We support a local Kenyan nonprofit called Watersheds Ecosystem Conservation that works with churches and schools near Kitui in central Kenya to grow indigenous trees on their sites. To date, we have planted around 1-2 acres of trees (mostly a fast-growing indigenous species Melia volkensii) at each of the 13 sites. We estimate that these trees will lock up at least 2,672 metric tons of CO₂ over the 15-year project period.
As part of our Seal of Approval, we work with all our project partners to carry out a detailed risk assessment. We apply the results to our carbon calculations so that our estimates are cautious and take account of known and anticipated risks. We hold a significant “insurance buffer” of carbon stocks for forestry projects to ensure that they deliver at least as much CO₂ savings as calculated.
Church and school leaders have seen the success of similar projects nearby and are excited by the prospect of creating shady areas on their compounds, improving the soil structure, and preventing erosion. As trees grow, communities can use thinnings and prunings for firewood.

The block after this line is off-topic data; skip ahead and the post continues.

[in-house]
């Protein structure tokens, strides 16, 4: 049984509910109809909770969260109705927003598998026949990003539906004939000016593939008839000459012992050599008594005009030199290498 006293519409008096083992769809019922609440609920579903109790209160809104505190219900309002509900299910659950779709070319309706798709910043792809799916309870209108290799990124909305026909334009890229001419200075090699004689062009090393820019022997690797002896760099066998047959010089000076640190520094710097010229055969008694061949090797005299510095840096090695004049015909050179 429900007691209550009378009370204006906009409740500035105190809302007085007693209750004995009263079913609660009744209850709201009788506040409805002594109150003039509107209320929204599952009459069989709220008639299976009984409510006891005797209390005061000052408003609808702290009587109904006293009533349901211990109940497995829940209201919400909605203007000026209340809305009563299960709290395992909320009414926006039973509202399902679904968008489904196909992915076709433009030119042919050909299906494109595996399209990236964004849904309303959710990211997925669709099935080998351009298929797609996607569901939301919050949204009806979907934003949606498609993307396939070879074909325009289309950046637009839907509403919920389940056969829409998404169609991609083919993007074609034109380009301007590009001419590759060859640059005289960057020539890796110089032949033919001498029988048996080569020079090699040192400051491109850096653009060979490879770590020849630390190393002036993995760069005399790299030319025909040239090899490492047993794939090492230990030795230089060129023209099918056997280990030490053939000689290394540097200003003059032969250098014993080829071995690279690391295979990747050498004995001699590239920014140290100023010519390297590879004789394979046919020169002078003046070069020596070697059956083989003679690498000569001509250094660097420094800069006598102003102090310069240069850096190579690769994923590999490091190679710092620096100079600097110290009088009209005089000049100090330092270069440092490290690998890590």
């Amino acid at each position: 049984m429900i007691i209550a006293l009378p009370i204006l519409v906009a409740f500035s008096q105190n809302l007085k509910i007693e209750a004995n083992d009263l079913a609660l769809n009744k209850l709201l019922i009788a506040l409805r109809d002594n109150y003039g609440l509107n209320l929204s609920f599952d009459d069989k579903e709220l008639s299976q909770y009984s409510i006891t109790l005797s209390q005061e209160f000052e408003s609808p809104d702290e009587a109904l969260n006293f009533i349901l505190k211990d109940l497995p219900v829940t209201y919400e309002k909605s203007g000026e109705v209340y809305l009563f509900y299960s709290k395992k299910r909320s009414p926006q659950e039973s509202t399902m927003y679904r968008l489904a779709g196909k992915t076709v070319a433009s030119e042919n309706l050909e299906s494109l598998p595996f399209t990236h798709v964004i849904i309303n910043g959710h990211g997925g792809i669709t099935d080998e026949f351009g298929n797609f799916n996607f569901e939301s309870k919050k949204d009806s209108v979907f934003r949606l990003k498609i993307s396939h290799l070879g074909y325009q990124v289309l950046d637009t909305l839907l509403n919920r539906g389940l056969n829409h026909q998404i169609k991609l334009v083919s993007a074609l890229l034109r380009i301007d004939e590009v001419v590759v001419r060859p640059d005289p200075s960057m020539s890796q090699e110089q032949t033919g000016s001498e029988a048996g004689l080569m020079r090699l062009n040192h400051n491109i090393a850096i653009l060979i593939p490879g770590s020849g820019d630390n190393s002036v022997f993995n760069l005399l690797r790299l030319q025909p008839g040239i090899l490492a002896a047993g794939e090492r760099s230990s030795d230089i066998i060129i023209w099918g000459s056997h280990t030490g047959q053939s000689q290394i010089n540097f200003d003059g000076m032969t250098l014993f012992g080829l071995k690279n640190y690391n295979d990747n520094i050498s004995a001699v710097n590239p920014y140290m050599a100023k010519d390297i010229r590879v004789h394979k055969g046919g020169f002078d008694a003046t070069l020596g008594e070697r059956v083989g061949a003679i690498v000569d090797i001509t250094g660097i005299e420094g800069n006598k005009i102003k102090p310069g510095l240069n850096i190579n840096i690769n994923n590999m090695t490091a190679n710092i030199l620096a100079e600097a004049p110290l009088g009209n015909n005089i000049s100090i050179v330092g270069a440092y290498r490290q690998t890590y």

Most trees will be grown on a continuous rotation basis, harvesting the trees after 15-20 years to generate a crop of sustainable timber that they can use or sell for use in construction or furniture in the future. Knowing the value of such a timber crop, churches and schools are keen to replant trees immediately after they are removed.
Before, during, and after planting, Watershed Ecosystems Conservation works with the church or school community to train them in the practical aspects of tree planting and management as well as the biblical teaching on caring for the environment. At some sites, we have funded beehives and training to provide additional sources of income. Church members take their newfound knowledge home to care for trees on their own land too, multiplying our impact.